The woman’s actual granddaughter showed up and sat in the row behind us and, at the Sign of Peace, I reached over to tell her how happy I was to have her grandmother sitting with me and why. (I can squeeze a lot into the Sign of Peace.) I think that made her happy, and maybe made up for the fact that she was supposed to attend Mass with her grandmother and ended up sitting behind her? Anyway, that was one of my first moments of grace this year.
The next day I went back to my first yoga class in a long time. I knew I was taking a chance because it was not a beginner class and I was too out of shape to be attempting anything more intense. But I settled onto my mat. Within minutes of beginning the class, I felt my shoulders relax and tension melt and peace flood into my heart, and I knew I was home (even in a sweaty YMCA studio). I wax and wane when it comes to my yoga practice, but standing there on that Sunday morning with 50 other people, I felt — for the second time in 24 hours — that deeply spiritual sense of community that comes when people join their hearts and minds, and, in this case, bodies in an effort to move forward physically, mentally, spiritually.
My next moment of grace came the next day when yoga class did not go as well. Obviously I was right when I guessed that attempting the athletic yoga class after months away was too much, and my body was rebelling. As I attempted a simple stretch, my elbow screamed in pain. Not being one to want to admit defeat, I struggled through the class, wondering what could be wrong. (The friend who came with me reminded me that it could just be because we’re getting old. Thanks, Michelle. The truth hurts.)
I came home and iced it and rested it on a pillow, admitting that I would have to skip any exercise the next day. And I could feel the tension beginning to rise as I fought back disappointment over my scuttled plans. But slowly, maybe during the night and certainly by this afternoon, I felt a realization that it was okay. (Thanks, Scott, for reminding me that listening to my body is more important than striking a difficult pose.) My body is telling me to slow down, forcing me to focus not on being “the best” or even at the top of my class but on the journey at hand. Gains don’t have to be made all at once. In fact, they rarely are. Bend with the obstacle, rather than break trying to beat it. So, here I am, in a little bit of pain — especially when typing or writing — but at peace with my middle-aged elbow and the fact that I just can’t do all that I once did with as much ease. Then again, it’s not all about the physical stuff, is it?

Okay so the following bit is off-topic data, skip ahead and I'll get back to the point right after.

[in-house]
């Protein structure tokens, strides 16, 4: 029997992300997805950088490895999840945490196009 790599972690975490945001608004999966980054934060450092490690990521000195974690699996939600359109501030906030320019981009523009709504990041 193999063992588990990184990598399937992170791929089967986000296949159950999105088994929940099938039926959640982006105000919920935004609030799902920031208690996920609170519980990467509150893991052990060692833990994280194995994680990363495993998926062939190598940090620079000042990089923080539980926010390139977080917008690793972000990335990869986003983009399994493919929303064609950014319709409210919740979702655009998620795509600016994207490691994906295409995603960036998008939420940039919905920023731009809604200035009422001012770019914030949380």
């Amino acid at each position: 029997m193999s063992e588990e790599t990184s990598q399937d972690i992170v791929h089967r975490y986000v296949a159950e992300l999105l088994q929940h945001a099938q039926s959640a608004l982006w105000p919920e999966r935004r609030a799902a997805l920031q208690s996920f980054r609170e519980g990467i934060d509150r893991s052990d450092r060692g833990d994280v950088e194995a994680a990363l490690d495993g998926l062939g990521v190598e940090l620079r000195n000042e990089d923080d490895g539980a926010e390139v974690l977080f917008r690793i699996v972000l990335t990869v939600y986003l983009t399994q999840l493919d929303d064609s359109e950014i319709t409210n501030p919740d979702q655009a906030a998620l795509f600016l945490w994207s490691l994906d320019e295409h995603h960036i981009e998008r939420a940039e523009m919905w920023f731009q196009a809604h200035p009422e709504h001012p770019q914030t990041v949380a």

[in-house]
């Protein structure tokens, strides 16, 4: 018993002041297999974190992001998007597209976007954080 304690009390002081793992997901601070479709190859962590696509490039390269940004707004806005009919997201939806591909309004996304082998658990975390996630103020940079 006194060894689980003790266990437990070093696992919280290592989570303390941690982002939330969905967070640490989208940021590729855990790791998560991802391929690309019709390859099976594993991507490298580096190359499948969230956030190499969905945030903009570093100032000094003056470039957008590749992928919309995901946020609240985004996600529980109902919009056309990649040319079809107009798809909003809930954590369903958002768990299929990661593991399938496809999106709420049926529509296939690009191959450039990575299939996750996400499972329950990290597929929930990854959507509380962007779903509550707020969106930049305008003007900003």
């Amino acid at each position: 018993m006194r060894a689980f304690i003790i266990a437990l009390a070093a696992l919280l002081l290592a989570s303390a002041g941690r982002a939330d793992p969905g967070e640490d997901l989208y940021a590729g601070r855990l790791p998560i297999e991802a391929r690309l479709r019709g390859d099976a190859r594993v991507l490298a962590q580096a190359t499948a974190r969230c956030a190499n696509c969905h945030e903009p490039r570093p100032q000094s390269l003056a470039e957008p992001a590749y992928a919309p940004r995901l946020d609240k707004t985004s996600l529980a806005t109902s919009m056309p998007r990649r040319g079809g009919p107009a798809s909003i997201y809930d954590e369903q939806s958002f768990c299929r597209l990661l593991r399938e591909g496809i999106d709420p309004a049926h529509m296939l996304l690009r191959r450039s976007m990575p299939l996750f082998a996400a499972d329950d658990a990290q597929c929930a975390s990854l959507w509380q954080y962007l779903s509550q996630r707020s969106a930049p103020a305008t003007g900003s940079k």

Finally — And it’s only “final” in this post. I’m hoping for many more grace-filled moments this year — I began reading a book that seems as though it was meant to be placed in my hands at precisely this time. “Prayerfulness: Awakening to the Fullness of Life” by Robert Wicks (Ave Maria Press) came to my attention by accident, or so it seemed, as I flitted around Facebook one day recently. My publisher sent me a copy (Ave also published my Walking Together book), and I just began reading. It is a perfect fit, considering where I was spiritually at the end of Advent and where I am now. It’s filled with great stories, sage advice and practical spiritual suggestions. I plan to post more on the book once I finish it. Still, as I read it and nod my head, I feel more and more grace and peace and stillness settling in. And that’s a very good place to be at the start of a new year.